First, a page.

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Risk Fraud & Compliance

Unemployment insurance fraud continues to challenge governments during pandemic

Melissa D. Berry  Regulatory Intelligence

Melissa D. Berry  Regulatory Intelligence

Although new claims for unemployment benefits were lower than expected, nearly 8.4 million people are still receiving unemployment insurance benefits. And, with the Federal Reserve describing economic growth as only “slight to modest,” it seems certain that millions of people will remain unemployed.

With so many needing unemployment benefits, it is no surprise that fraudsters are moving in to take advantage of the opportunity to steal from the government.

In a recent Thomson Reuters webinar, Follow the Money: Fighting Fraud in the Unemployment Insurance System During COVID-19, panelists discussed current trends in unemployment fraud, challenges for states administering the programs, and how technology could help prevent this fraud.

Moderator Jon Coss, vice-president of risk, fraud & compliance for Thomson Reuters’ Government unit, noted that during the eight months of the current public health emergency, states have been required to process more than 60 million new claims for unemployment benefits, as much as 10- to 15-times the typical volume of claims. This includes claims for self-employed individuals who are eligible for benefits for the first time under the Pandemic Unemployment Assistance (PUA).

The increased volume of claims, the need to quickly process applications, and reduced verification requirements have created a situation that is primed for fraudsters to steal billions.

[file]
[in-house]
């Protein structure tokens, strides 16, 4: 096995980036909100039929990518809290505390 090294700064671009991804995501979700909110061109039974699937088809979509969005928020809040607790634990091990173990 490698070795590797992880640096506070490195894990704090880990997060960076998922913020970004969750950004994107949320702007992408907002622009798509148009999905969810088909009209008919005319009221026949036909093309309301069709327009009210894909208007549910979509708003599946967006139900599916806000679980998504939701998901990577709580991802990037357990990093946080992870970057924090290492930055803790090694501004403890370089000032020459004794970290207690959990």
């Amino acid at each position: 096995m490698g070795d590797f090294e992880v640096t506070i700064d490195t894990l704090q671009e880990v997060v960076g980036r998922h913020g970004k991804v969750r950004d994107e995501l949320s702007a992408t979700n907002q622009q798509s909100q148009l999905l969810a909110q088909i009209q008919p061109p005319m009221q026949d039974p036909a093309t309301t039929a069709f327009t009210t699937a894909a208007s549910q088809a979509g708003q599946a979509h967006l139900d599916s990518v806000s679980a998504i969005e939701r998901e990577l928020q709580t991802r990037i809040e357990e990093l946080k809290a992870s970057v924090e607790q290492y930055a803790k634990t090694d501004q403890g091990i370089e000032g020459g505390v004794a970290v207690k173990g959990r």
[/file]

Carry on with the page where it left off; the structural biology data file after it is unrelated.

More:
When asked what is different now compared with the start of the PUA, panelist Randy Gillespie, director of the National Association of State Workforce Agencies (NASWA) Unemployment Insurance Integrity Center, said that early on “fraud was rampant” because states were handed a brand new program to administer, and it did not include the checks and balances necessary to keep fraud and waste in check. The PUA stripped away some protections against unemployment insurance fraud because individuals were permitted to self-certify their eligibility. Prior to the PUA, states could rely on quarterly wage reports and verify wages with employers.


You can access the Thomson Reuters on-demand webinar, Follow the Money: Fighting Fraud in the Unemployment Insurance System During COVID-19 here.


Additionally, the earlier attacks were largely committed by international organized crime rings, Gillespie said, adding that although every state has implemented new protections and have gotten “much better” at preventing fraud, he is still hearing that there are “tens of thousands” of fraudulent claims every week.

Panelist Lisa Schmith, CEO of Meridian Leadership Solutions, agreed that some states have made significant strides toward reducing unemployment insurance fraud and pointed to California’s identity verification program, ID.me, which has greatly reduced the number of fraudulent claims.

Stolen personal identifiable information

Some fraudsters have been able to access bank accounts using stolen personal identifiable information (PII) acquired through data breaches.